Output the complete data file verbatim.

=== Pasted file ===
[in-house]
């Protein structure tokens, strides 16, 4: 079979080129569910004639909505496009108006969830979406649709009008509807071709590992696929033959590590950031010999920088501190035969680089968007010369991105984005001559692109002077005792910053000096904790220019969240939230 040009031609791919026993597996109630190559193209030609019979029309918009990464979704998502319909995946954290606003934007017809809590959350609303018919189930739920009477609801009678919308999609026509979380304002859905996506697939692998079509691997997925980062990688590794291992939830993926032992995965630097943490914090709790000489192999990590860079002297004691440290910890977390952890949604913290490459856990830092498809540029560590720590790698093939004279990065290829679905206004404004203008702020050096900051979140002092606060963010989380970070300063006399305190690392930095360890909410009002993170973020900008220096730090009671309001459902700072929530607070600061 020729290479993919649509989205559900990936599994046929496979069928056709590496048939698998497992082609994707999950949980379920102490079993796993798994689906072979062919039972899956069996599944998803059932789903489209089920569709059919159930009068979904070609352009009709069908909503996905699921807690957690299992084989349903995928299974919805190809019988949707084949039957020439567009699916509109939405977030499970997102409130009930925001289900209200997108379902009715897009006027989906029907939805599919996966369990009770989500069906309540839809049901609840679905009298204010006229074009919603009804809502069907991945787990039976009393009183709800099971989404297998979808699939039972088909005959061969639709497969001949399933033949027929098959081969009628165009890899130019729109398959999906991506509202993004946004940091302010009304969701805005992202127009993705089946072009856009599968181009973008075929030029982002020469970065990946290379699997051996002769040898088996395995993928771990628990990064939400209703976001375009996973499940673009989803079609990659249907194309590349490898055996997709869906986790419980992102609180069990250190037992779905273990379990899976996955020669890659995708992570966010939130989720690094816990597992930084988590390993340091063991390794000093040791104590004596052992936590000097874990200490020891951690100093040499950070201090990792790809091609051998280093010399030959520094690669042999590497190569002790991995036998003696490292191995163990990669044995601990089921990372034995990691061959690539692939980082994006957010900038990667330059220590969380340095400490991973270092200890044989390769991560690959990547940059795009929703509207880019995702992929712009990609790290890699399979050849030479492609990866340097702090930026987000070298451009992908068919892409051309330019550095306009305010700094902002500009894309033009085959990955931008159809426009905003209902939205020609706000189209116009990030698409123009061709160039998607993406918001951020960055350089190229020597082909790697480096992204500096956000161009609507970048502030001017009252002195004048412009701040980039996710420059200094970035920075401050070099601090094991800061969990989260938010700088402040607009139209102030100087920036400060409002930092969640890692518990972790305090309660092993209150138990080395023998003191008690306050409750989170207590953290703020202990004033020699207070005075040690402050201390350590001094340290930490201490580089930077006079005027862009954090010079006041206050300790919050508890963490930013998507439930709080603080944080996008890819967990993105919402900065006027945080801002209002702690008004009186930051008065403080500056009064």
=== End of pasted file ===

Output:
[in-house]
């Protein structure tokens, strides 16, 4: 079979080129569910004639909505496009108006969830979406649709009008509807071709590992696929033959590590950031010999920088501190035969680089968007010369991105984005001559692109002077005792910053000096904790220019969240939230 040009031609791919026993597996109630190559193209030609019979029309918009990464979704998502319909995946954290606003934007017809809590959350609303018919189930739920009477609801009678919308999609026509979380304002859905996506697939692998079509691997997925980062990688590794291992939830993926032992995965630097943490914090709790000489192999990590860079002297004691440290910890977390952890949604913290490459856990830092498809540029560590720590790698093939004279990065290829679905206004404004203008702020050096900051979140002092606060963010989380970070300063006399305190690392930095360890909410009002993170973020900008220096730090009671309001459902700072929530607070600061 020729290479993919649509989205559900990936599994046929496979069928056709590496048939698998497992082609994707999950949980379920102490079993796993798994689906072979062919039972899956069996599944998803059932789903489209089920569709059919159930009068979904070609352009009709069908909503996905699921807690957690299992084989349903995928299974919805190809019988949707084949039957020439567009699916509109939405977030499970997102409130009930925001289900209200997108379902009715897009006027989906029907939805599919996966369990009770989500069906309540839809049901609840679905009298204010006229074009919603009804809502069907991945787990039976009393009183709800099971989404297998979808699939039972088909005959061969639709497969001949399933033949027929098959081969009628165009890899130019729109398959999906991506509202993004946004940091302010009304969701805005992202127009993705089946072009856009599968181009973008075929030029982002020469970065990946290379699997051996002769040898088996395995993928771990628990990064939400209703976001375009996973499940673009989803079609990659249907194309590349490898055996997709869906986790419980992102609180069990250190037992779905273990379990899976996955020669890659995708992570966010939130989720690094816990597992930084988590390993340091063991390794000093040791104590004596052992936590000097874990200490020891951690100093040499950070201090990792790809091609051998280093010399030959520094690669042999590497190569002790991995036998003696490292191995163990990669044995601990089921990372034995990691061959690539692939980082994006957010900038990667330059220590969380340095400490991973270092200890044989390769991560690959990547940059795009929703509207880019995702992929712009990609790290890699399979050849030479492609990866340097702090930026987000070298451009992908068919892409051309330019550095306009305010700094902002500009894309033009085959990955931008159809426009905003209902939205020609706000189209116009990030698409123009061709160039998607993406918001951020960055350089190229020597082909790697480096992204500096956000161009609507970048502030001017009252002195004048412009701040980039996710420059200094970035920075401050070099601090094991800061969990989260938010700088402040607009139209102030100087920036400060409002930092969640890692518990972790305090309660092993209150138990080395023998003191008690306050409750989170207590953290703020202990004033020699207070005075040690402050201390350590001094340290930490201490580089930077006079005027862009954090010079006041206050300790919050508890963490930013998507439930709080603080944080996008890819967990993105919402900065006027945080801002209002702690008004009186930051008065403080500056009064």